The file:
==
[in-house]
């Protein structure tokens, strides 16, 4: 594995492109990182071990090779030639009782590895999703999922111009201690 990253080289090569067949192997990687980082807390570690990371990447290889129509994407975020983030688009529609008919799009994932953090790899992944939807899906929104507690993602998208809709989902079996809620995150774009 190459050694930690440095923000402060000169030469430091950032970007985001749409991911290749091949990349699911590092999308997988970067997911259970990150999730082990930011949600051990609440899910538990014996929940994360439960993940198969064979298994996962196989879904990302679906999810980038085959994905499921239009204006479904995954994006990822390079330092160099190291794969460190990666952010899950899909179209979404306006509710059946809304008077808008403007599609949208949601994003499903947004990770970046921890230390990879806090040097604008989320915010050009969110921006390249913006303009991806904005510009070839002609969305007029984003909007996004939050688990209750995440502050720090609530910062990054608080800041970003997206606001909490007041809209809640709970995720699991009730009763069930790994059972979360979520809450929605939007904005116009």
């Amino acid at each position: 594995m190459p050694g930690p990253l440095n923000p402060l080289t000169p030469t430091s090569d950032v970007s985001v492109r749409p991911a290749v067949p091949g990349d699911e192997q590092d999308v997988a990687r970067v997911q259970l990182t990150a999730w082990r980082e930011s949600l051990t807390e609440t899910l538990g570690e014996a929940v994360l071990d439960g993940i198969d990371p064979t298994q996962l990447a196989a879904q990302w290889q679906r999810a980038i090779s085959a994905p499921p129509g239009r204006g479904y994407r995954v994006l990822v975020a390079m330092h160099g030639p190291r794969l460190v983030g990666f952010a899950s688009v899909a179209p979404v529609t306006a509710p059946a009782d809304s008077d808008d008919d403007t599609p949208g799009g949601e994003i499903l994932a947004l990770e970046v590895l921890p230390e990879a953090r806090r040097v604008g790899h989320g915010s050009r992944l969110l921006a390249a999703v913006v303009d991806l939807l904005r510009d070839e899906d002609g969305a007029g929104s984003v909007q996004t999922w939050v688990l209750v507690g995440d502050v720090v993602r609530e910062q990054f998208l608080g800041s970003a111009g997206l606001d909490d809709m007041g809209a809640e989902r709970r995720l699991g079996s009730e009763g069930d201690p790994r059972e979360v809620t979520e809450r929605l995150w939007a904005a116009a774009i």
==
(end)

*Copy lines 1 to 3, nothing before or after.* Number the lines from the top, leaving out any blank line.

[in-house]
């Protein structure tokens, strides 16, 4: 594995492109990182071990090779030639009782590895999703999922111009201690 990253080289090569067949192997990687980082807390570690990371990447290889129509994407975020983030688009529609008919799009994932953090790899992944939807899906929104507690993602998208809709989902079996809620995150774009 190459050694930690440095923000402060000169030469430091950032970007985001749409991911290749091949990349699911590092999308997988970067997911259970990150999730082990930011949600051990609440899910538990014996929940994360439960993940198969064979298994996962196989879904990302679906999810980038085959994905499921239009204006479904995954994006990822390079330092160099190291794969460190990666952010899950899909179209979404306006509710059946809304008077808008403007599609949208949601994003499903947004990770970046921890230390990879806090040097604008989320915010050009969110921006390249913006303009991806904005510009070839002609969305007029984003909007996004939050688990209750995440502050720090609530910062990054608080800041970003997206606001909490007041809209809640709970995720699991009730009763069930790994059972979360979520809450929605939007904005116009």
């Amino acid at each position: 594995m190459p050694g930690p990253l440095n923000p402060l080289t000169p030469t430091s090569d950032v970007s985001v492109r749409p991911a290749v067949p091949g990349d699911e192997q590092d999308v997988a990687r970067v997911q259970l990182t990150a999730w082990r980082e930011s949600l051990t807390e609440t899910l538990g570690e014996a929940v994360l071990d439960g993940i198969d990371p064979t298994q996962l990447a196989a879904q990302w290889q679906r999810a980038i090779s085959a994905p499921p129509g239009r204006g479904y994407r995954v994006l990822v975020a390079m330092h160099g030639p190291r794969l460190v983030g990666f952010a899950s688009v899909a179209p979404v529609t306006a509710p059946a009782d809304s008077d808008d008919d403007t599609p949208g799009g949601e994003i499903l994932a947004l990770e970046v590895l921890p230390e990879a953090r806090r040097v604008g790899h989320g915010s050009r992944l969110l921006a390249a999703v913006v303009d991806l939807l904005r510009d070839e899906d002609g969305a007029g929104s984003v909007q996004t999922w939050v688990l209750v507690g995440d502050v720090v993602r609530e910062q990054f998208l608080g800041s970003a111009g997206l606001d909490d809709m007041g809209a809640e989902r709970r995720l699991g079996s009730e009763g069930d201690p790994r059972e979360v809620t979520e809450r929605l995150w939007a904005a116009a774009i």